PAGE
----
Extremists poison schoolgirls' water, Afghan officials say

Sickened women receive treatment Tuesday in a courtyard in northeast Afghanistan; IV bags are hung from tree branches.

Story highlights

  • At least 140 Afghan girls and female teachers were admitted to a local hospital
  • Their drinking water had been poisoned, health officials say
  • No deaths have been reported
  • In 2010, more than 100 schoolgirls and teachers were sickened in similar poisonings

At least 140 Afghan schoolgirls and female teachers were admitted to a local hospital Tuesday after drinking poisoned water, said local health officials, who blamed the act on extremists opposed to women's education.

The victims range in age from 14 to 30 and were taken to a hospital in Afghanistan's northeastern Takhar province after their school's water tank was contaminated, according to provincial health department director Dr. Hafizullah Safi.

No deaths were reported, but more than half the victims partially lost consciousness, while others suffered dizziness and vomiting.

"Looking at the health condition of these girls, I can definitely say that their water was contaminated by some sort of poison," Safi said. "But we don't know yet what was the water exactly contaminated with."

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Local officials said they are investigating the incident at the Rostaq district school and are searching for the perpetrators.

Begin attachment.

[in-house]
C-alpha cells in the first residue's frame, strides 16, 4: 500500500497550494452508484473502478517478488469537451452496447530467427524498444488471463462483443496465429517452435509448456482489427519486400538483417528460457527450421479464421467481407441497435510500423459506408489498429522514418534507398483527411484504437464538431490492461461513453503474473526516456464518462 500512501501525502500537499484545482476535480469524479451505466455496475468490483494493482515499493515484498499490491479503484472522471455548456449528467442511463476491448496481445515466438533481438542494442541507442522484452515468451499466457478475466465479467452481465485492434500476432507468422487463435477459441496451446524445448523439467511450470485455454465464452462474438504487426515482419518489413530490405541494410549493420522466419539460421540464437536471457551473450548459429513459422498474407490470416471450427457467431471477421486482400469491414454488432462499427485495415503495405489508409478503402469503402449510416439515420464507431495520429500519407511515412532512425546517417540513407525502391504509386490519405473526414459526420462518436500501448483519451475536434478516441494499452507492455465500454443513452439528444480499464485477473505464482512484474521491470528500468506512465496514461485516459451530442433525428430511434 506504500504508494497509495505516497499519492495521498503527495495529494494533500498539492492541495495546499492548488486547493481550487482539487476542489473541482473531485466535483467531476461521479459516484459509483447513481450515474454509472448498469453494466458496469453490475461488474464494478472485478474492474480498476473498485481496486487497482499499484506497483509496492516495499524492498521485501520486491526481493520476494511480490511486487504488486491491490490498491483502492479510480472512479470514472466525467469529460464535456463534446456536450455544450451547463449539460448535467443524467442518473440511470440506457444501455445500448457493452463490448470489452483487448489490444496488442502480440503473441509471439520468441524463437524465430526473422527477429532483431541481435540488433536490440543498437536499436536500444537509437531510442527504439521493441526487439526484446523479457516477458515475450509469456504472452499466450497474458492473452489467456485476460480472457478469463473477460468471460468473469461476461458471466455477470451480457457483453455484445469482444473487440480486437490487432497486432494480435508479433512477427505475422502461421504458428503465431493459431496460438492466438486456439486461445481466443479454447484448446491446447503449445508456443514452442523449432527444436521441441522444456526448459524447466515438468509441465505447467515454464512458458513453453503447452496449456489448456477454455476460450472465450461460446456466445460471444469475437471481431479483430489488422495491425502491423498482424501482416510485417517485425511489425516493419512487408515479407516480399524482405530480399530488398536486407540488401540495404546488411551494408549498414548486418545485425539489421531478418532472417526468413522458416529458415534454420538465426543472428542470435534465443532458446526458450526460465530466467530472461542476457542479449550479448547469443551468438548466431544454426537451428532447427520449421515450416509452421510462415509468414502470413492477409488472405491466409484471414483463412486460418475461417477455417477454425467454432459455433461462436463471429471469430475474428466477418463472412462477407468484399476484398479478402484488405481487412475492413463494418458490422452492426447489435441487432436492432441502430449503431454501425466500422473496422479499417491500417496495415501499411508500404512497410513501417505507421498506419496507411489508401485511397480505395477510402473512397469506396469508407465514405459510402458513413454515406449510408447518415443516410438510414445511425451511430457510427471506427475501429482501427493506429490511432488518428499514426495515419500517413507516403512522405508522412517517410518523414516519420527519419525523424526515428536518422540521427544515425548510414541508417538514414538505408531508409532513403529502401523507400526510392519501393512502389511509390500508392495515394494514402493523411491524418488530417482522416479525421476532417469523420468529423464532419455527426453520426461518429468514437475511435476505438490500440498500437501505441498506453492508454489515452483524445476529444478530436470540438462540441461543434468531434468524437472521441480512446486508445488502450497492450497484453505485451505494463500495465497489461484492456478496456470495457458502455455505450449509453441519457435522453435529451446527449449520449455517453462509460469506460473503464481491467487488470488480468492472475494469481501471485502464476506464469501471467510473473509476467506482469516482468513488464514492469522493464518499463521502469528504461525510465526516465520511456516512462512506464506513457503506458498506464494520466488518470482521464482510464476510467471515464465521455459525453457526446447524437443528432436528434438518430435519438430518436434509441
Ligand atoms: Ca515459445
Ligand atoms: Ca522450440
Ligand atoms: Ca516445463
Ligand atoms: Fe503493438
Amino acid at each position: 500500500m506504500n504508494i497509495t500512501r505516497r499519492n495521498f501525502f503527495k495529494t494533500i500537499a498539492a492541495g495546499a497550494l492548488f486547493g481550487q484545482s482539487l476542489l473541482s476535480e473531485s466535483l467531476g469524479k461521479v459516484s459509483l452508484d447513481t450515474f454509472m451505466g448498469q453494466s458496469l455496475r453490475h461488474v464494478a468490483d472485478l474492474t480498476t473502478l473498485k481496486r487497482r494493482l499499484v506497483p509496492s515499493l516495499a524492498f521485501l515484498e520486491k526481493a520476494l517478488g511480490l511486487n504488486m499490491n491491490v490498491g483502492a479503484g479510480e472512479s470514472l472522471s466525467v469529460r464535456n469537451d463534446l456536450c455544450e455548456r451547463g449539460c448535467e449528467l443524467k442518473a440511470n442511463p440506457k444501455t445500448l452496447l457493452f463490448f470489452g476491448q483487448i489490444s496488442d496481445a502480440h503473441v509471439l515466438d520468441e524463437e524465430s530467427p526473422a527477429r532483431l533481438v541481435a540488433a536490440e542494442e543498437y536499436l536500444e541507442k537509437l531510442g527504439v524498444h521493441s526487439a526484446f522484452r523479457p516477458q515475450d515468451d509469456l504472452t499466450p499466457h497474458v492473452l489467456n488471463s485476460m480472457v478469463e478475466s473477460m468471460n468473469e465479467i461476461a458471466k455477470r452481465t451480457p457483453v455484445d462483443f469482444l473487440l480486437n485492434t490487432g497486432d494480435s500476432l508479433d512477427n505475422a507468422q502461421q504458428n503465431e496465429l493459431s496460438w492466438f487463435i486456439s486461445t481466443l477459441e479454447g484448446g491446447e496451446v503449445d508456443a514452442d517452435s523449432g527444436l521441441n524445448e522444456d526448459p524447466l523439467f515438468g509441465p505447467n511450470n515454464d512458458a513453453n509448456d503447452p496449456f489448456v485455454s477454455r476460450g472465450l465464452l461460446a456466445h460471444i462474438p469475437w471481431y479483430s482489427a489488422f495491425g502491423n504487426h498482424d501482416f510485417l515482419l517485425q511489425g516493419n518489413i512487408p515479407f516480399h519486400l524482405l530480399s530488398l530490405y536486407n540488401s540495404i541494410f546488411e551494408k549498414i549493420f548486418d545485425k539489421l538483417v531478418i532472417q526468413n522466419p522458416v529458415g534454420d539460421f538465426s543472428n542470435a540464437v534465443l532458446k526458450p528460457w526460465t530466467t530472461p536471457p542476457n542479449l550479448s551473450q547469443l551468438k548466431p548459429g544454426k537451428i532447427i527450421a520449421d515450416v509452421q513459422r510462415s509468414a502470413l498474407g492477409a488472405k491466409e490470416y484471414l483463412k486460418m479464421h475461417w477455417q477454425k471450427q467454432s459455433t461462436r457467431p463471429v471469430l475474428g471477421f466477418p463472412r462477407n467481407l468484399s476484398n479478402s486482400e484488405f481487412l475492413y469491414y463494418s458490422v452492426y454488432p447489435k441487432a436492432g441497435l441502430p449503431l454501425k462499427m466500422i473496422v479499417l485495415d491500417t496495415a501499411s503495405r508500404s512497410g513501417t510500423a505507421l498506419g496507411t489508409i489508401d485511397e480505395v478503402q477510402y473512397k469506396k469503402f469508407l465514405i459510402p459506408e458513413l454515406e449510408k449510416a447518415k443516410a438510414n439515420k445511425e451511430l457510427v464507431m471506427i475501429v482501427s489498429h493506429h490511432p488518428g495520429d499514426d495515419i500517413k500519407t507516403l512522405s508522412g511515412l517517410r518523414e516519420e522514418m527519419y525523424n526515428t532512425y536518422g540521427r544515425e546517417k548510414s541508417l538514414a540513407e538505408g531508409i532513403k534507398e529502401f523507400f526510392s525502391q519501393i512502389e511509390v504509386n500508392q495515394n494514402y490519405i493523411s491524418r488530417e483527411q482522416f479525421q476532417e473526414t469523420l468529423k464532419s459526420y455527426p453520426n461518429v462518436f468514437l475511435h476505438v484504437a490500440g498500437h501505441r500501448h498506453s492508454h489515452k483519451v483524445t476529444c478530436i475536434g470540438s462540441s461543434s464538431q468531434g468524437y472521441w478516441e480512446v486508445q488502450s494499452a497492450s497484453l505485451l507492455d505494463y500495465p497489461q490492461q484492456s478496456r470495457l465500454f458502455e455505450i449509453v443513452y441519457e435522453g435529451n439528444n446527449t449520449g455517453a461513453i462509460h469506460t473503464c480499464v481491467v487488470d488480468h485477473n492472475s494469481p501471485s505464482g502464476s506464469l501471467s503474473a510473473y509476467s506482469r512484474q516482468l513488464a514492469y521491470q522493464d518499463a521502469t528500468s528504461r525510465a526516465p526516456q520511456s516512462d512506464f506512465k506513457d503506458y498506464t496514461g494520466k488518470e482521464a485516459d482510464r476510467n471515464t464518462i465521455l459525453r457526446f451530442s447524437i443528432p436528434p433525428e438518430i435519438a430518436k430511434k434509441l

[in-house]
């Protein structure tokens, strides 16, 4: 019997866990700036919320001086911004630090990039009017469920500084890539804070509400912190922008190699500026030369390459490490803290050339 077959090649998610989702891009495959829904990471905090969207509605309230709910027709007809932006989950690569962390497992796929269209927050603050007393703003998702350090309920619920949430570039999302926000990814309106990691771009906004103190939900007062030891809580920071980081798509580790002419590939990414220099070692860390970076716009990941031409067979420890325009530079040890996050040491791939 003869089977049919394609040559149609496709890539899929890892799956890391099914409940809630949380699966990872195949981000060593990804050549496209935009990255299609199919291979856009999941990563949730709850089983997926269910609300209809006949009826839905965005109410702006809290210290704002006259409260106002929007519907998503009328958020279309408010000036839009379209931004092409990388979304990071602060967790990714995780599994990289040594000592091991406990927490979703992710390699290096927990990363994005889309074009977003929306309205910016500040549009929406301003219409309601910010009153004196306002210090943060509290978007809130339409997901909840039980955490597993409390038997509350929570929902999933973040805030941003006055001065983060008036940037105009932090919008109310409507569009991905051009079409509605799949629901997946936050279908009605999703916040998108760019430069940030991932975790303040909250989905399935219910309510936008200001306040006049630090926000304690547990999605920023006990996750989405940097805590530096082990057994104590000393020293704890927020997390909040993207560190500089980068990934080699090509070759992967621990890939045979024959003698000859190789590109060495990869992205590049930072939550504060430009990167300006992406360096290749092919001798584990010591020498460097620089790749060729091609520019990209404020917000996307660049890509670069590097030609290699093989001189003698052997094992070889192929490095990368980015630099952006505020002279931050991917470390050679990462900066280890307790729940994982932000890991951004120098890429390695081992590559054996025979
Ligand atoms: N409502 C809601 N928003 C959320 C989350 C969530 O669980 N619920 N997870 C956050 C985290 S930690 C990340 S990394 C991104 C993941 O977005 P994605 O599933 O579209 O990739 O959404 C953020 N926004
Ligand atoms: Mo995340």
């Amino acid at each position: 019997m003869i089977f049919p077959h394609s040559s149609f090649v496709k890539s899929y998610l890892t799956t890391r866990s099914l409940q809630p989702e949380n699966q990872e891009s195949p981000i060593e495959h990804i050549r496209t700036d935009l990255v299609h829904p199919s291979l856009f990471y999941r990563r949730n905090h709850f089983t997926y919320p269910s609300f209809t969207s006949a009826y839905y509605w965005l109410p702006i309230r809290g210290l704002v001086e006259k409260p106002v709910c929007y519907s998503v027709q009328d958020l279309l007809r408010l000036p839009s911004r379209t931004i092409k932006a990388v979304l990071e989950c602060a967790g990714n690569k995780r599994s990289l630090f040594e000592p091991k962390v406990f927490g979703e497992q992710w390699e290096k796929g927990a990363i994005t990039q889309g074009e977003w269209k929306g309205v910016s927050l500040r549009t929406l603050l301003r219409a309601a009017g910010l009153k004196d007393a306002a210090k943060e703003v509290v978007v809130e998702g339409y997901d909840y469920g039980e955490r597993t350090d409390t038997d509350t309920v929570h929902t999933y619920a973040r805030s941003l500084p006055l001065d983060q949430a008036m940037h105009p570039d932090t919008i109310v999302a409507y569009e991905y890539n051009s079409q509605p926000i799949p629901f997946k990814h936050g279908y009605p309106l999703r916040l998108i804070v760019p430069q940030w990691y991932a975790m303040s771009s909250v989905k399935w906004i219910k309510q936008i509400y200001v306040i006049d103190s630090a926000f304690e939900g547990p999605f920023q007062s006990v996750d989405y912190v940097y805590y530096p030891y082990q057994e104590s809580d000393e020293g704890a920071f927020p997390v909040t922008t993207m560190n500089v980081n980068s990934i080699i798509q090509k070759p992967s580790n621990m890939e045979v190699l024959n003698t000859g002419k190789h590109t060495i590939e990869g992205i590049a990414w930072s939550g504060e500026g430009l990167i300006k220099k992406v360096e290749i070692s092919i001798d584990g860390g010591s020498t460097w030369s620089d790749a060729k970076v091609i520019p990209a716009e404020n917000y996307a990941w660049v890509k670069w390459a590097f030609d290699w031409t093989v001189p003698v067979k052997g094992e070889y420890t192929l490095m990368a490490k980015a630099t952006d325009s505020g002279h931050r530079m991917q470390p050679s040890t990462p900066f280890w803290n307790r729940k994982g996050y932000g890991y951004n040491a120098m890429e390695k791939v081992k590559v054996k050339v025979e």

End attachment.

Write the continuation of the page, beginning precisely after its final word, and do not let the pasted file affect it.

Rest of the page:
"It is the work of those who are against girls' education and peace and stability in Afghanistan," district administrator Malem Hussain said.

In 2010, more than 100 schoolgirls and teachers were sickened in a series of similar poisonings.

During the Taliban's rule from 1996 to 2001, many Afghan girls were not allowed to attend school, though the schools began reopening after the regime was toppled by the U.S.-led invasion.

Observers say, however, that abuse of women remains common in the post-Taliban era and is often accepted in conservative and traditional families, where women are barred from education and commonly subjected to domestic violence.

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In January 2011, Afghan Education Minister Dr. Farooq Wardak told the Education World Forum in London that the Taliban had abandoned their opposition to girls' education. But the group never offered a statement confirming or denying that claim.

Female educational facilities, students and teachers, meanwhile, have come under vicious attack as the insurgency has spread outside Taliban strongholds in the southern provinces of Kandahar and Helmand.

The country maintains one of the world's youngest populations, though officials say literacy rates among both children and adults remain low.